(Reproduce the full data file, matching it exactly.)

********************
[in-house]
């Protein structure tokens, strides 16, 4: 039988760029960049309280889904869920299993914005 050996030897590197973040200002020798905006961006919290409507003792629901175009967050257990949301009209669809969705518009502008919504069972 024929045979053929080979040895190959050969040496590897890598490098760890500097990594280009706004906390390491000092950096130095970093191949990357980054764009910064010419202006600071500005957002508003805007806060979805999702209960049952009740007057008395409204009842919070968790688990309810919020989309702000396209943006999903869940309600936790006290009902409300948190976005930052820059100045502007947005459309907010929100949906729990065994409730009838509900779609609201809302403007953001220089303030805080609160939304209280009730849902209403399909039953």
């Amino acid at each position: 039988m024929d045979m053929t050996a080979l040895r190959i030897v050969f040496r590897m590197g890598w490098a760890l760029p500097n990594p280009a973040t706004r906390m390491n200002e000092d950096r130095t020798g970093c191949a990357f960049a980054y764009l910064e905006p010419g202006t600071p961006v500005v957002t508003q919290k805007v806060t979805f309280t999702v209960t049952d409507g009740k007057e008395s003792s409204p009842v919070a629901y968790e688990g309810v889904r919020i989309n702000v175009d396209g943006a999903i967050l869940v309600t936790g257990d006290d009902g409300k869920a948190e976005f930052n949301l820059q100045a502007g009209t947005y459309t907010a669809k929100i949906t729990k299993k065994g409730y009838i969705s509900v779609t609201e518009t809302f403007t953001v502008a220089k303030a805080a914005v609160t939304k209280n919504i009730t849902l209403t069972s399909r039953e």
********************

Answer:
[in-house]
């Protein structure tokens, strides 16, 4: 039988760029960049309280889904869920299993914005 050996030897590197973040200002020798905006961006919290409507003792629901175009967050257990949301009209669809969705518009502008919504069972 024929045979053929080979040895190959050969040496590897890598490098760890500097990594280009706004906390390491000092950096130095970093191949990357980054764009910064010419202006600071500005957002508003805007806060979805999702209960049952009740007057008395409204009842919070968790688990309810919020989309702000396209943006999903869940309600936790006290009902409300948190976005930052820059100045502007947005459309907010929100949906729990065994409730009838509900779609609201809302403007953001220089303030805080609160939304209280009730849902209403399909039953």
């Amino acid at each position: 039988m024929d045979m053929t050996a080979l040895r190959i030897v050969f040496r590897m590197g890598w490098a760890l760029p500097n990594p280009a973040t706004r906390m390491n200002e000092d950096r130095t020798g970093c191949a990357f960049a980054y764009l910064e905006p010419g202006t600071p961006v500005v957002t508003q919290k805007v806060t979805f309280t999702v209960t049952d409507g009740k007057e008395s003792s409204p009842v919070a629901y968790e688990g309810v889904r919020i989309n702000v175009d396209g943006a999903i967050l869940v309600t936790g257990d006290d009902g409300k869920a948190e976005f930052n949301l820059q100045a502007g009209t947005y459309t907010a669809k929100i949906t729990k299993k065994g409730y009838i969705s509900v779609t609201e518009t809302f403007t953001v502008a220089k303030a805080a914005v609160t939304k209280n919504i009730t849902l209403t069972s399909r039953e």